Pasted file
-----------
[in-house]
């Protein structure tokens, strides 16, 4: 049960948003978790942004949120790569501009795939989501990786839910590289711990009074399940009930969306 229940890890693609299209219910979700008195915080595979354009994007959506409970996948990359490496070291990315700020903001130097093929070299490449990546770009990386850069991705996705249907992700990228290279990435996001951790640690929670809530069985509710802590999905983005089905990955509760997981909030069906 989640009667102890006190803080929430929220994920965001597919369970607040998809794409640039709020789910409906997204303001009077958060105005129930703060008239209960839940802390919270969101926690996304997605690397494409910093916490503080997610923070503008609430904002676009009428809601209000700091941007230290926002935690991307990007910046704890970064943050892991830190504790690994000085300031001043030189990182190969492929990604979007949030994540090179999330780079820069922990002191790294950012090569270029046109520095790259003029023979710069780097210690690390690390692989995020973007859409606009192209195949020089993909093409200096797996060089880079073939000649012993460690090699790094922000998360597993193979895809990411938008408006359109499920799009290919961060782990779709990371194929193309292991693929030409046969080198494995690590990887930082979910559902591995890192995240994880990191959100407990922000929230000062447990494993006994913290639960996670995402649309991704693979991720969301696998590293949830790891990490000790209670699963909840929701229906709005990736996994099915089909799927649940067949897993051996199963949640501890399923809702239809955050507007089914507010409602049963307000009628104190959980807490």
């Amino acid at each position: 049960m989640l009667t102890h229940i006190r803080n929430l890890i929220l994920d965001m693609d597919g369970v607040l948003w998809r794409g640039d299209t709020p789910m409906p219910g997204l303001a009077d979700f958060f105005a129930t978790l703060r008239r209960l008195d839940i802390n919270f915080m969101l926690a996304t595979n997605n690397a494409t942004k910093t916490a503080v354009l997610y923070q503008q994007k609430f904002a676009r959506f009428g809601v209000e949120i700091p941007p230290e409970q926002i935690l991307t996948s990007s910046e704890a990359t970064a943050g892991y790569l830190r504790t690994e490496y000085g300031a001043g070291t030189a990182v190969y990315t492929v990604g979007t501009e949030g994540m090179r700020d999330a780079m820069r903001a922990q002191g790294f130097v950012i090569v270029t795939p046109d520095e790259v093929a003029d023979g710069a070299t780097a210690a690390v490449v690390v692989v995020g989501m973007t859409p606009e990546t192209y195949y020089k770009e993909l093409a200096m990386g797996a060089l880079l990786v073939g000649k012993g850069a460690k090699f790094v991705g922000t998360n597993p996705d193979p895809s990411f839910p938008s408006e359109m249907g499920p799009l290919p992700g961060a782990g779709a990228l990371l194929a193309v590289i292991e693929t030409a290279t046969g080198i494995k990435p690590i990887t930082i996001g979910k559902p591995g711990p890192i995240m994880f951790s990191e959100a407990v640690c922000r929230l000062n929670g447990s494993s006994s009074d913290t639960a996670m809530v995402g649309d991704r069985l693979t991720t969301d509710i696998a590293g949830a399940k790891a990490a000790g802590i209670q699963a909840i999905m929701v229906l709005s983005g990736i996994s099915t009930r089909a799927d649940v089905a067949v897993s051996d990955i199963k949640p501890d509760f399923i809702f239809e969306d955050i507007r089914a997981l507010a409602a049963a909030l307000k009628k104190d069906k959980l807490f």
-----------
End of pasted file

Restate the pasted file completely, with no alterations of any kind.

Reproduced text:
[in-house]
């Protein structure tokens, strides 16, 4: 049960948003978790942004949120790569501009795939989501990786839910590289711990009074399940009930969306 229940890890693609299209219910979700008195915080595979354009994007959506409970996948990359490496070291990315700020903001130097093929070299490449990546770009990386850069991705996705249907992700990228290279990435996001951790640690929670809530069985509710802590999905983005089905990955509760997981909030069906 989640009667102890006190803080929430929220994920965001597919369970607040998809794409640039709020789910409906997204303001009077958060105005129930703060008239209960839940802390919270969101926690996304997605690397494409910093916490503080997610923070503008609430904002676009009428809601209000700091941007230290926002935690991307990007910046704890970064943050892991830190504790690994000085300031001043030189990182190969492929990604979007949030994540090179999330780079820069922990002191790294950012090569270029046109520095790259003029023979710069780097210690690390690390692989995020973007859409606009192209195949020089993909093409200096797996060089880079073939000649012993460690090699790094922000998360597993193979895809990411938008408006359109499920799009290919961060782990779709990371194929193309292991693929030409046969080198494995690590990887930082979910559902591995890192995240994880990191959100407990922000929230000062447990494993006994913290639960996670995402649309991704693979991720969301696998590293949830790891990490000790209670699963909840929701229906709005990736996994099915089909799927649940067949897993051996199963949640501890399923809702239809955050507007089914507010409602049963307000009628104190959980807490």
């Amino acid at each position: 049960m989640l009667t102890h229940i006190r803080n929430l890890i929220l994920d965001m693609d597919g369970v607040l948003w998809r794409g640039d299209t709020p789910m409906p219910g997204l303001a009077d979700f958060f105005a129930t978790l703060r008239r209960l008195d839940i802390n919270f915080m969101l926690a996304t595979n997605n690397a494409t942004k910093t916490a503080v354009l997610y923070q503008q994007k609430f904002a676009r959506f009428g809601v209000e949120i700091p941007p230290e409970q926002i935690l991307t996948s990007s910046e704890a990359t970064a943050g892991y790569l830190r504790t690994e490496y000085g300031a001043g070291t030189a990182v190969y990315t492929v990604g979007t501009e949030g994540m090179r700020d999330a780079m820069r903001a922990q002191g790294f130097v950012i090569v270029t795939p046109d520095e790259v093929a003029d023979g710069a070299t780097a210690a690390v490449v690390v692989v995020g989501m973007t859409p606009e990546t192209y195949y020089k770009e993909l093409a200096m990386g797996a060089l880079l990786v073939g000649k012993g850069a460690k090699f790094v991705g922000t998360n597993p996705d193979p895809s990411f839910p938008s408006e359109m249907g499920p799009l290919p992700g961060a782990g779709a990228l990371l194929a193309v590289i292991e693929t030409a290279t046969g080198i494995k990435p690590i990887t930082i996001g979910k559902p591995g711990p890192i995240m994880f951790s990191e959100a407990v640690c922000r929230l000062n929670g447990s494993s006994s009074d913290t639960a996670m809530v995402g649309d991704r069985l693979t991720t969301d509710i696998a590293g949830a399940k790891a990490a000790g802590i209670q699963a909840i999905m929701v229906l709005s983005g990736i996994s099915t009930r089909a799927d649940v089905a067949v897993s051996d990955i199963k949640p501890d509760f399923i809702f239809e969306d955050i507007r089914a997981l507010a409602a049963a909030l307000k009628k104190d069906k959980l807490f």